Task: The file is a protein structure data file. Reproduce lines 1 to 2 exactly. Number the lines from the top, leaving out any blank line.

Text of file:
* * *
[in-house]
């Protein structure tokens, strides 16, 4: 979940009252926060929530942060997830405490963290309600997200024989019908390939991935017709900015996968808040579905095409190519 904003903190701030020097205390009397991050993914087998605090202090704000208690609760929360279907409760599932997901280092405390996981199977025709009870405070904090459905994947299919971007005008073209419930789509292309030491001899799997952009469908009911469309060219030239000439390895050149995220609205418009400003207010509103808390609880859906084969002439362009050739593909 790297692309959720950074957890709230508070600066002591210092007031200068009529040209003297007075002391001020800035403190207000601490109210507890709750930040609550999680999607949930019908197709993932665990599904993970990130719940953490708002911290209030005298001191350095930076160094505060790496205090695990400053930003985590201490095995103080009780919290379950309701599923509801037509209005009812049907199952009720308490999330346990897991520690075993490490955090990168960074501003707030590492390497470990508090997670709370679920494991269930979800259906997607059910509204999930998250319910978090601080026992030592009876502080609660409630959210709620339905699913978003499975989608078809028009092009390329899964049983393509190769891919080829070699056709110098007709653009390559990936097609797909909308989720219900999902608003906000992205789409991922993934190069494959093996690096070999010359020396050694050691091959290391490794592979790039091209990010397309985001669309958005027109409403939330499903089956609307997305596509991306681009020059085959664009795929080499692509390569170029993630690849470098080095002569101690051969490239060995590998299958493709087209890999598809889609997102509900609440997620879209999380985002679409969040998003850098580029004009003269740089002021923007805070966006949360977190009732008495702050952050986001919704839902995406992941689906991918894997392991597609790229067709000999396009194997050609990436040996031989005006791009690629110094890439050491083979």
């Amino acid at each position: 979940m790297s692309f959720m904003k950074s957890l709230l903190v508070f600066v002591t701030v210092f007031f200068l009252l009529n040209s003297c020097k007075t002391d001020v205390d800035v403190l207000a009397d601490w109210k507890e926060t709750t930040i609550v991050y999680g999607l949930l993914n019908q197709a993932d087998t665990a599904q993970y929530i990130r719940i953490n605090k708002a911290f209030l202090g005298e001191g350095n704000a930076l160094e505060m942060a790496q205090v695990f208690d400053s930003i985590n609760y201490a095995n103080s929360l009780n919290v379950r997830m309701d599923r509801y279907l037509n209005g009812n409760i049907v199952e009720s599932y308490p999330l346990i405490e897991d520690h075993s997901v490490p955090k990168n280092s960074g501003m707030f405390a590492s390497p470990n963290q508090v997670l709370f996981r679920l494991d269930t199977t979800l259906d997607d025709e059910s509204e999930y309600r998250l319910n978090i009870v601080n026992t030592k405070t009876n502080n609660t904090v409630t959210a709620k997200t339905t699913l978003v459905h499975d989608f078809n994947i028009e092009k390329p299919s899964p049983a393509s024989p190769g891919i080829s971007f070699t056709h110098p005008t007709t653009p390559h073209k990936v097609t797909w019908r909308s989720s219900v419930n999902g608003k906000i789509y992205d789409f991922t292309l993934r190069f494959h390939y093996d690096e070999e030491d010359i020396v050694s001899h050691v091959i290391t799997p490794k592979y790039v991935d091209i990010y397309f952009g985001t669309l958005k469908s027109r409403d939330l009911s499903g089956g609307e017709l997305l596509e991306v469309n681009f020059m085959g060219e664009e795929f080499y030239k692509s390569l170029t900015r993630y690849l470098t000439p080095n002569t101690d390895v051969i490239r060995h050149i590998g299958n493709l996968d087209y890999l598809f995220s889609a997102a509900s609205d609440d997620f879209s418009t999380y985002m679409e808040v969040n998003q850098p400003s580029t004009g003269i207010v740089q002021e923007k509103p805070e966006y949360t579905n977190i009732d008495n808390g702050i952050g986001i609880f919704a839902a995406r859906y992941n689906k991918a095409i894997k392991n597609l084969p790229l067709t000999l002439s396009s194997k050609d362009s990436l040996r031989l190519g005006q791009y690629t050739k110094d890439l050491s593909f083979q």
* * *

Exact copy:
[in-house]
């Protein structure tokens, strides 16, 4: 979940009252926060929530942060997830405490963290309600997200024989019908390939991935017709900015996968808040579905095409190519 904003903190701030020097205390009397991050993914087998605090202090704000208690609760929360279907409760599932997901280092405390996981199977025709009870405070904090459905994947299919971007005008073209419930789509292309030491001899799997952009469908009911469309060219030239000439390895050149995220609205418009400003207010509103808390609880859906084969002439362009050739593909 790297692309959720950074957890709230508070600066002591210092007031200068009529040209003297007075002391001020800035403190207000601490109210507890709750930040609550999680999607949930019908197709993932665990599904993970990130719940953490708002911290209030005298001191350095930076160094505060790496205090695990400053930003985590201490095995103080009780919290379950309701599923509801037509209005009812049907199952009720308490999330346990897991520690075993490490955090990168960074501003707030590492390497470990508090997670709370679920494991269930979800259906997607059910509204999930998250319910978090601080026992030592009876502080609660409630959210709620339905699913978003499975989608078809028009092009390329899964049983393509190769891919080829070699056709110098007709653009390559990936097609797909909308989720219900999902608003906000992205789409991922993934190069494959093996690096070999010359020396050694050691091959290391490794592979790039091209990010397309985001669309958005027109409403939330499903089956609307997305596509991306681009020059085959664009795929080499692509390569170029993630690849470098080095002569101690051969490239060995590998299958493709087209890999598809889609997102509900609440997620879209999380985002679409969040998003850098580029004009003269740089002021923007805070966006949360977190009732008495702050952050986001919704839902995406992941689906991918894997392991597609790229067709000999396009194997050609990436040996031989005006791009690629110094890439050491083979």